For example, if you can tell from your stats that 90% of your visitors are using the most recent version of Internet Explorer, you and your web developer can make different choices than if you know that your site attracts a significant number of people using an old version of Netscape. The statistics will also tell you the percentage of visitors on which platform (Mac, PC, Unix, etc.), and using which operating system version (OS X, Windows XP, etc.)
The referral information is one of the most valuable marketing information you can get from your statistics. This tells you which sites referred people to your site, and which particular pages referred people to your site.
For example, your statistics may indicate that a particular networking forum you frequent is a rich source of visitors, telling you that your efforts there are paying off. Similarly, you might have exchanged links with another site, hoping that it would drive traffic your way and the statistics may tell that only 1 visitor per month actually came from that page with your banner on it. This will allow you to rethink and strategize what types of marketing you do with other sites on the web, especially if you pay for listings elsewhere. If writing and placing articles on other web sites is part of your marketing strategy, you will be able to tell how much traffic those efforts are generating, too.
Equally important, search engine statistics are how you can track the results of every effort to increase the site’s rankings in the search engines. “Top search phrases” are when a person types a phrase into a search engine (e.g. “midget cat carriers”) your site is listed within the search results the engine returns, and then, a person clicks on the link to your web site from the search engine. Looking at these reports will tell you what phrases are really being searched, and then found, on your site. “Top key words” are similar but include individual words – you will see how many searches were done for midget, cat, and carriers, individually.
Search engine statistics for your site can also be used to develop new products and services, based on the interest of your visitors. You might find that a particular word is showing up in the statistics regularly – people are looking for something, but perhaps you are not actually offering it yet, you only mentioned it in your content. Well, that is your opportunity to see if there is a way you can capture that traffic with an actual product or service and take advantage of the fact that they are there. Without reading your statistics, you would have never known they were looking for it!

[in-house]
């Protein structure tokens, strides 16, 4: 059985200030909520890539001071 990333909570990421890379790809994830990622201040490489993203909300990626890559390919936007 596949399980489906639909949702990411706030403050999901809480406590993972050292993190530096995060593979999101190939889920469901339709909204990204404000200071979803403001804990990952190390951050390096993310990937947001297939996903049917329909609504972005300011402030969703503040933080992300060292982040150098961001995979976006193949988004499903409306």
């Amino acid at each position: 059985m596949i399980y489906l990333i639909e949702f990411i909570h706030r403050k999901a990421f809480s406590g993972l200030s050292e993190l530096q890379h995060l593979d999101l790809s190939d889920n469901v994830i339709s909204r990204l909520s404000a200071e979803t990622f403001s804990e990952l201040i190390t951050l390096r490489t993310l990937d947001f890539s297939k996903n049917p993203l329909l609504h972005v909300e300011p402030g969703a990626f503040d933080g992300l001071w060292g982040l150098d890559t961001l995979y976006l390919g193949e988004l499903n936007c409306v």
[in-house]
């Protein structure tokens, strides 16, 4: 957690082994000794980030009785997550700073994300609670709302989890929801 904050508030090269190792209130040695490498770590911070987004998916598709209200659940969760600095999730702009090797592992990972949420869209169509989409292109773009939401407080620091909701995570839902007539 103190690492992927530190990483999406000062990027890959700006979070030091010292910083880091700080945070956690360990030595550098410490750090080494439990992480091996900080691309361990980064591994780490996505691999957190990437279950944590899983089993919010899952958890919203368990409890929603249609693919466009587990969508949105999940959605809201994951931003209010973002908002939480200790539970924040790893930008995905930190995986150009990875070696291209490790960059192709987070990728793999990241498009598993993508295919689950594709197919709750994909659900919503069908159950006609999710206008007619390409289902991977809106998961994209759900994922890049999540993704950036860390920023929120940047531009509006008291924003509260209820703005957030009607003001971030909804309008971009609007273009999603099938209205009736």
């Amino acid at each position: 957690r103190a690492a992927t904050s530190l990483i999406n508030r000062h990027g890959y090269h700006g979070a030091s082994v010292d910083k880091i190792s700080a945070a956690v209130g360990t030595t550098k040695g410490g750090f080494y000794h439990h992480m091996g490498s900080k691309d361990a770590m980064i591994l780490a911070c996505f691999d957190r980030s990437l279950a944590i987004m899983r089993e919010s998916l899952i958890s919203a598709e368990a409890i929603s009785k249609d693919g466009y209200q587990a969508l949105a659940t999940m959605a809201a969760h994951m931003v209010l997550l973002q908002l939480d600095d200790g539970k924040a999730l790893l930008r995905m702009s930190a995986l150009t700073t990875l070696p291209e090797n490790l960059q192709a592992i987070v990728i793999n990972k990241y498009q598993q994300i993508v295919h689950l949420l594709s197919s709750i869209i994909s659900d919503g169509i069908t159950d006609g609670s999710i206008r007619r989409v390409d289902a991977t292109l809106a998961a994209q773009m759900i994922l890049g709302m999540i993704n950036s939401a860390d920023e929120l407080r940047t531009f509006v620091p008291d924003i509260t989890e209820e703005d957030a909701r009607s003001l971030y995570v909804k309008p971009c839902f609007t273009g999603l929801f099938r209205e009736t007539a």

These statistics will tell you the hits, visitors, and views that occurred during specific hour, day, week, and month ranges. They will allow you to assess trends such as knowing when your traffic may be consistently high or low during a particular period, whether you had spikes following newsletter mailings or a mention in the press, or if your marketing efforts are increasing traffic in general.
If you are unsure whether you have statistics with your hosting, this is a good time to ask your site administrator or check out the hosting company’s web site to figure out how to access them. If you do not have statistics, it might be worth the effort to move your hosting to a server which provides this feature.
Keep in mind that not all statistics are created equal, just as not all hosting packages offer the same services and support. It is important to find out if the most important information to you, the site owner, is available.
Also, you should find out if the statistical history is available to you to view by any date ranges you wish. Some hosting companies offer statistics which are only for a particular period – and if you want to go back further, they will SELL you the “raw logs” to generate your own statistics. Even if they give them to you, this is troublesome to the average site owner because raw logs are hard to interpret and you would be forced to get another software program to read them.
When you choose hosting, check out the demo of their statistical package and make sure it provides clear reports with good charts and graphics you can read at a glance. Make sure you can view detailed statistics which are customizable, and give you the ability to see the history of your site’s traffic and your web marketing will benefit.
Web statistics are a valuable tool in the arsenal of online marketing. Every day that your site is online, with a host that offers a good statistics package, you are gathering valuable information that you can use to strategize your online marketing. Don’t miss the opportunity to tap into this pool of knowledge about your web site.